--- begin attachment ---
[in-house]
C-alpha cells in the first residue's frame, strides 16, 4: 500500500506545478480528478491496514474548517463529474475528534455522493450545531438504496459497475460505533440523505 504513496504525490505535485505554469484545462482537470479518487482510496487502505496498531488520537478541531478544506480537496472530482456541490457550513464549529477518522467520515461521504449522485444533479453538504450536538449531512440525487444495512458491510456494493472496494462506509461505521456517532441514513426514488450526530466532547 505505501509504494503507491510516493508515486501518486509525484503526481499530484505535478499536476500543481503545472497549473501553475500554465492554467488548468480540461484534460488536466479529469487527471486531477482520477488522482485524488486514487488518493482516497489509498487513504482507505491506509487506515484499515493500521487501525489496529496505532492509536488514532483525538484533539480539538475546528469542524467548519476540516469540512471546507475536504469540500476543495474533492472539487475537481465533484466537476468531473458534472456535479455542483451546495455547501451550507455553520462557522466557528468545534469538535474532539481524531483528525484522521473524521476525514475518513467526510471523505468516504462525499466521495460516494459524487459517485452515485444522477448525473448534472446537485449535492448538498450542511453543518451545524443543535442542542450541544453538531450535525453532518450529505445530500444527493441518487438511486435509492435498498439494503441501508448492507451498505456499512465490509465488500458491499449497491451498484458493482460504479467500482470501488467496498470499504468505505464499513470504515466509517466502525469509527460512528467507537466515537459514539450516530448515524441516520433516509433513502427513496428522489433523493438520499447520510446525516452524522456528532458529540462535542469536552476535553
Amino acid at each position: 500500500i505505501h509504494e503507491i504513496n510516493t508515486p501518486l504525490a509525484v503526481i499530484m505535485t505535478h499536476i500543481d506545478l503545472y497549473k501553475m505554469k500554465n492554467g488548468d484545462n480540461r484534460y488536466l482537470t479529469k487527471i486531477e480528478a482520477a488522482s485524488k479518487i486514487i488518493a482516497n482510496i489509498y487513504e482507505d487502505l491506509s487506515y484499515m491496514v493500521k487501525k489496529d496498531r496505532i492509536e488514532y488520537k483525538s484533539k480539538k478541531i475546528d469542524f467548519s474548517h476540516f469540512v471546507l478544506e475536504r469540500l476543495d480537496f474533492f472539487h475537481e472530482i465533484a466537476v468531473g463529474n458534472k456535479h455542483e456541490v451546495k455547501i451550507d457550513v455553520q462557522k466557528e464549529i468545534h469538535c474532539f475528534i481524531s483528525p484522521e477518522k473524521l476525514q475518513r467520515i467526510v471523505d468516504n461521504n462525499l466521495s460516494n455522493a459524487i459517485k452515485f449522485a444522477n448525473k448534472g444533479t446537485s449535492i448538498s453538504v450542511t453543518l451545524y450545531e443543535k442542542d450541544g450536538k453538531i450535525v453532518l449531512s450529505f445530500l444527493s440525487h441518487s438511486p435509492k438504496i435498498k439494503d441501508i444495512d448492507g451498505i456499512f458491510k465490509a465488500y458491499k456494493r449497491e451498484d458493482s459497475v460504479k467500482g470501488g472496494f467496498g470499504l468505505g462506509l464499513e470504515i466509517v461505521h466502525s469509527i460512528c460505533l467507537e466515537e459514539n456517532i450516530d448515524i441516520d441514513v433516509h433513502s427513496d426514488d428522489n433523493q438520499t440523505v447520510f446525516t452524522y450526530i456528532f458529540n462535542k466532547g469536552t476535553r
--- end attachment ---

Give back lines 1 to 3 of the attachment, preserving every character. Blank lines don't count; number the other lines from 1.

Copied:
[in-house]
C-alpha cells in the first residue's frame, strides 16, 4: 500500500506545478480528478491496514474548517463529474475528534455522493450545531438504496459497475460505533440523505 504513496504525490505535485505554469484545462482537470479518487482510496487502505496498531488520537478541531478544506480537496472530482456541490457550513464549529477518522467520515461521504449522485444533479453538504450536538449531512440525487444495512458491510456494493472496494462506509461505521456517532441514513426514488450526530466532547 505505501509504494503507491510516493508515486501518486509525484503526481499530484505535478499536476500543481503545472497549473501553475500554465492554467488548468480540461484534460488536466479529469487527471486531477482520477488522482485524488486514487488518493482516497489509498487513504482507505491506509487506515484499515493500521487501525489496529496505532492509536488514532483525538484533539480539538475546528469542524467548519476540516469540512471546507475536504469540500476543495474533492472539487475537481465533484466537476468531473458534472456535479455542483451546495455547501451550507455553520462557522466557528468545534469538535474532539481524531483528525484522521473524521476525514475518513467526510471523505468516504462525499466521495460516494459524487459517485452515485444522477448525473448534472446537485449535492448538498450542511453543518451545524443543535442542542450541544453538531450535525453532518450529505445530500444527493441518487438511486435509492435498498439494503441501508448492507451498505456499512465490509465488500458491499449497491451498484458493482460504479467500482470501488467496498470499504468505505464499513470504515466509517466502525469509527460512528467507537466515537459514539450516530448515524441516520433516509433513502427513496428522489433523493438520499447520510446525516452524522456528532458529540462535542469536552476535553
Amino acid at each position: 500500500i505505501h509504494e503507491i504513496n510516493t508515486p501518486l504525490a509525484v503526481i499530484m505535485t505535478h499536476i500543481d506545478l503545472y497549473k501553475m505554469k500554465n492554467g488548468d484545462n480540461r484534460y488536466l482537470t479529469k487527471i486531477e480528478a482520477a488522482s485524488k479518487i486514487i488518493a482516497n482510496i489509498y487513504e482507505d487502505l491506509s487506515y484499515m491496514v493500521k487501525k489496529d496498531r496505532i492509536e488514532y488520537k483525538s484533539k480539538k478541531i475546528d469542524f467548519s474548517h476540516f469540512v471546507l478544506e475536504r469540500l476543495d480537496f474533492f472539487h475537481e472530482i465533484a466537476v468531473g463529474n458534472k456535479h455542483e456541490v451546495k455547501i451550507d457550513v455553520q462557522k466557528e464549529i468545534h469538535c474532539f475528534i481524531s483528525p484522521e477518522k473524521l476525514q475518513r467520515i467526510v471523505d468516504n461521504n462525499l466521495s460516494n455522493a459524487i459517485k452515485f449522485a444522477n448525473k448534472g444533479t446537485s449535492i448538498s453538504v450542511t453543518l451545524y450545531e443543535k442542542d450541544g450536538k453538531i450535525v453532518l449531512s450529505f445530500l444527493s440525487h441518487s438511486p435509492k438504496i435498498k439494503d441501508i444495512d448492507g451498505i456499512f458491510k465490509a465488500y458491499k456494493r449497491e451498484d458493482s459497475v460504479k467500482g470501488g472496494f467496498g470499504l468505505g462506509l464499513e470504515i466509517v461505521h466502525s469509527i460512528c460505533l467507537e466515537e459514539n456517532i450516530d448515524i441516520d441514513v433516509h433513502s427513496d426514488d428522489n433523493q438520499t440523505v447520510f446525516t452524522y450526530i456528532f458529540n462535542k466532547g469536552t476535553r